Opening raw files

Raw files are always an obvious place to start when reviewing a photo editor for PC. Can PhotoWorks handle them? It’s not billed as a raw processor, but it does open most proprietary raw files in addition to Adobe’s standard DNG files.

When you open raw files in PhotoWorks, you have the option of applying one of six profiles to them: Default, Auto Enhancement, Landscape, Portrait, Sunny Day or Black & White. With the Default profile, all the settings in PhotoWorks are zeroed when you open the file, whereas the others are Presets with adjusted sliders.

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You’re presented with six starting points when opening raw files. The default conversion opens automatically on the page.

PhotoWorks is really a pixel editor. It converts individual raw files quickly and the quality is okay – good, even – but problems like chromatic aberration (CA) and chroma noise are present if you examine images at 100%. Should you view images at 100%? Only if you’re creating big prints or trying to impress third parties with technical quality. And if you’re doing that, you may not belong to the target market for this software, though PhotoWorks has potentially wide appeal.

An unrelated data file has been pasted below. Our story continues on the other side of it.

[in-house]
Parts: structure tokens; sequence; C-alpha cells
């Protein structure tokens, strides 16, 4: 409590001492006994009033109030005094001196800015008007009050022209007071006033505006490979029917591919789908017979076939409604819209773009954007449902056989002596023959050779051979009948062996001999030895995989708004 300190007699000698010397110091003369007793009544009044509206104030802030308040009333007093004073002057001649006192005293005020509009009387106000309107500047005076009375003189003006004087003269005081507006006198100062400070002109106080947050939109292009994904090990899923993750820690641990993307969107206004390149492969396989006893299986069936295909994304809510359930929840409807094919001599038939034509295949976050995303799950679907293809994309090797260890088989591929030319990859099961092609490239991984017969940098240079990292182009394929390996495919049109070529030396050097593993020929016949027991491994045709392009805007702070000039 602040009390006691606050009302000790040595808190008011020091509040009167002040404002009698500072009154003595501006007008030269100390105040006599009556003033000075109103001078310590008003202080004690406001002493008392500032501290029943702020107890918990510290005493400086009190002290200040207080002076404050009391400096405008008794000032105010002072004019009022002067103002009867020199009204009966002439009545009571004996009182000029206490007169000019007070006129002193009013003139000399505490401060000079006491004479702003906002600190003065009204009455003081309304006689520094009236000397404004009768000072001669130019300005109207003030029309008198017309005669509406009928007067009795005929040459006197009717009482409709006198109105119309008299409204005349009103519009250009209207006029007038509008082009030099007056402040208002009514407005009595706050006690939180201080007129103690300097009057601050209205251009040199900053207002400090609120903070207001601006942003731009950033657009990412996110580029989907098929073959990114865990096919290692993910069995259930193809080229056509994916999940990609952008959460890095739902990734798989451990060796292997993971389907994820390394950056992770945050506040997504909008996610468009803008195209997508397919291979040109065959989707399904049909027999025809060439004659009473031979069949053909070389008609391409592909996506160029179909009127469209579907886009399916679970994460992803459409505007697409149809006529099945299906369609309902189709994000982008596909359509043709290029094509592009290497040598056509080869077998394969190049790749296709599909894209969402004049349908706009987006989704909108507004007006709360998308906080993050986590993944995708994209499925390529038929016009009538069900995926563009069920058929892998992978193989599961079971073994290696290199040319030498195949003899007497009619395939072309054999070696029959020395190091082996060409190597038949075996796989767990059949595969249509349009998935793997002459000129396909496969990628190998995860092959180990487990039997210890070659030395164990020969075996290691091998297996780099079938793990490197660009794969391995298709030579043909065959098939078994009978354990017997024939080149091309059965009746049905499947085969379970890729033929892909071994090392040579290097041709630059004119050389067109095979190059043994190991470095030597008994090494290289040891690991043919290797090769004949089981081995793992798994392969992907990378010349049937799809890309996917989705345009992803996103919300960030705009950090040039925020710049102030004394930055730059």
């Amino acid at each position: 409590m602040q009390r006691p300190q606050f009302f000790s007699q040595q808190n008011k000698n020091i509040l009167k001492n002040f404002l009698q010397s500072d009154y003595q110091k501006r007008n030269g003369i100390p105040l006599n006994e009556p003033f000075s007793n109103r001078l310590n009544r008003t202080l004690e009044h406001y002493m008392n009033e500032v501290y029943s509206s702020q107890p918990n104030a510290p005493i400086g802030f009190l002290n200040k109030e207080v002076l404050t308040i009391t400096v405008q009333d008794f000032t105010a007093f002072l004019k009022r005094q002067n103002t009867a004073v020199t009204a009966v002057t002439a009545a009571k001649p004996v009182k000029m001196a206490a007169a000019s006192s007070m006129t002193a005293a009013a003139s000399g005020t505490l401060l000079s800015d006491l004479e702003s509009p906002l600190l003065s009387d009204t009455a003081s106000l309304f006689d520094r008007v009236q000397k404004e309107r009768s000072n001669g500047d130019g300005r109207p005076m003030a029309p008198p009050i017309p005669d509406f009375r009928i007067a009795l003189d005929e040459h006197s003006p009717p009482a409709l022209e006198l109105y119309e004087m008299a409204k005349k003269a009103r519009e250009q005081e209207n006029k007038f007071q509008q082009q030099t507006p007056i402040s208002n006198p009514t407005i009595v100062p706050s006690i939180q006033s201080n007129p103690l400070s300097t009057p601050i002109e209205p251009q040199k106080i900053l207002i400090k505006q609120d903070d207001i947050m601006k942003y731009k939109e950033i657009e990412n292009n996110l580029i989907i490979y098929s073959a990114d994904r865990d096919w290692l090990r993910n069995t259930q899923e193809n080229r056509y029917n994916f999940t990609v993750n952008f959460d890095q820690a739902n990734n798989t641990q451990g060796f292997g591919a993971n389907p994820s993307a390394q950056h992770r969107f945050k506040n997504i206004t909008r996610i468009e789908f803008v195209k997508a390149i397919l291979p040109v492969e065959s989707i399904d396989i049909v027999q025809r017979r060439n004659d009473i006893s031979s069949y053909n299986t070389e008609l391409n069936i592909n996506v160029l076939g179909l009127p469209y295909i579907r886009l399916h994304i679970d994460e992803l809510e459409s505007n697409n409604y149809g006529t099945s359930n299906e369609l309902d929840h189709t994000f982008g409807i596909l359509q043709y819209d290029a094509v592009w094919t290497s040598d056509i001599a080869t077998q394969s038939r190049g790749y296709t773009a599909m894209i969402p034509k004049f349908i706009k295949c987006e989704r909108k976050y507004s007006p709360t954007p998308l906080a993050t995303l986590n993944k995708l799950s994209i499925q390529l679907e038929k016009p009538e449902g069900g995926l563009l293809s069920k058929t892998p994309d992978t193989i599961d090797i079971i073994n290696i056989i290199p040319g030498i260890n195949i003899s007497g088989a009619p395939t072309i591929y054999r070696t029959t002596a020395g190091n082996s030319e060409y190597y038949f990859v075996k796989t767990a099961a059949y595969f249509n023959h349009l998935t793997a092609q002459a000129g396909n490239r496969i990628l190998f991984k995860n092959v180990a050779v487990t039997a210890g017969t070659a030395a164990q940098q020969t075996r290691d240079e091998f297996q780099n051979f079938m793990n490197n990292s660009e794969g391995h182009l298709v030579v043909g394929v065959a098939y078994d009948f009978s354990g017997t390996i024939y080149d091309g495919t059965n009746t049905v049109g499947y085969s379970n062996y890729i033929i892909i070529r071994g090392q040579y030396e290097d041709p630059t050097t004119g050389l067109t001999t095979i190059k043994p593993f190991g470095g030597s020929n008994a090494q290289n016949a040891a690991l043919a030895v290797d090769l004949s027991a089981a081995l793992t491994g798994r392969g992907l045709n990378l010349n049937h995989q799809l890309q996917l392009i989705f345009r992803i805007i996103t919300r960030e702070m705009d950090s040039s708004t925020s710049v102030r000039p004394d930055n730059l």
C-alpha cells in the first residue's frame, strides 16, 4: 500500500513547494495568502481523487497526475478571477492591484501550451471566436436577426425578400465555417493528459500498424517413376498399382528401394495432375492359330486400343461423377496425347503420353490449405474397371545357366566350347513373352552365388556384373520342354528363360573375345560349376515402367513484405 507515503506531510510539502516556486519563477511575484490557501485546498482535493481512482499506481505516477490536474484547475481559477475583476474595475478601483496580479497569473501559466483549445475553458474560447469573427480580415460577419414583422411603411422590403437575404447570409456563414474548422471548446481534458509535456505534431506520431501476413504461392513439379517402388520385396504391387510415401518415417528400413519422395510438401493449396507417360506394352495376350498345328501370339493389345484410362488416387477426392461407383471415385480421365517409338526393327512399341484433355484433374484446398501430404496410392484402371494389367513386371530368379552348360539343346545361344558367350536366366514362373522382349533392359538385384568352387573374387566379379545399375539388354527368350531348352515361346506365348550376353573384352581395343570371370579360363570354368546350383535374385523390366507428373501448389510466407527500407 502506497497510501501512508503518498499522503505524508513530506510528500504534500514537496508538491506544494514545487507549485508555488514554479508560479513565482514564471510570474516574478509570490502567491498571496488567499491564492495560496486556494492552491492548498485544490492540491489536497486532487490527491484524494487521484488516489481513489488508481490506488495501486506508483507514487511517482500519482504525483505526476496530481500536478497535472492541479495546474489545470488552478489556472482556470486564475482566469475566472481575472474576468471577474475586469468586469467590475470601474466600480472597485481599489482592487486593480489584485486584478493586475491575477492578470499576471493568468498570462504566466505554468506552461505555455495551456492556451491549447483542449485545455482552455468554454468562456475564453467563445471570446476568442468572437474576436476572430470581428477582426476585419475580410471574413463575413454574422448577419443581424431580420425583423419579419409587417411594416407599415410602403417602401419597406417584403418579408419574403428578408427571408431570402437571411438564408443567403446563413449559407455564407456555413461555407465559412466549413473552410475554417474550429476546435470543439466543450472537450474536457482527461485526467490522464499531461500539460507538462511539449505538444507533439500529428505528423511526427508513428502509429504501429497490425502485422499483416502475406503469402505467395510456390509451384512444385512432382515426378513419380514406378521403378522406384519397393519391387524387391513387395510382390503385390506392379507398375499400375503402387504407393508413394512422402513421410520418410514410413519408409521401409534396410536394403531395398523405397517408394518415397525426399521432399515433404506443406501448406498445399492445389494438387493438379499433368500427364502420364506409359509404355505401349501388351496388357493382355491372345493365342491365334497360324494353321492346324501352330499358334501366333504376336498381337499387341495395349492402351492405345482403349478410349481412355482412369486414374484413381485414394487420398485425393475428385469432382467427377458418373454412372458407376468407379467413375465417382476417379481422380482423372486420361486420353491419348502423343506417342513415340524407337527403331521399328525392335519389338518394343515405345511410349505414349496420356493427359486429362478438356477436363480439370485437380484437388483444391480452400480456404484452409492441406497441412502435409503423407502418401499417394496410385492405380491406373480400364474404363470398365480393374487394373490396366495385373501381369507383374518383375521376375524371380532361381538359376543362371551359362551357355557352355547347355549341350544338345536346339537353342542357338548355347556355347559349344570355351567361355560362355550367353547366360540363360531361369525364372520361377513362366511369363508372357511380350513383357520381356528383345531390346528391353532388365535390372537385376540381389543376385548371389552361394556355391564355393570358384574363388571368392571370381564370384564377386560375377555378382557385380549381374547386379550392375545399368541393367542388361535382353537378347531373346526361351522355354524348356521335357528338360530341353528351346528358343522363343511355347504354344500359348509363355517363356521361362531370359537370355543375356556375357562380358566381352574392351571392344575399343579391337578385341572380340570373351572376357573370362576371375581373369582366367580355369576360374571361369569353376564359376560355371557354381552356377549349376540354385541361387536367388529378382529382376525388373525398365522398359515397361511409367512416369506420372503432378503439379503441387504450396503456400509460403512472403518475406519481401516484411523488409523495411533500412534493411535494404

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PhotoWorks does not currently fix chromatic aberration or purple fringing. If you’re the type of photographer who scrutinizes image quality and needs impeccable files, you could run them through a dedicated raw converter first.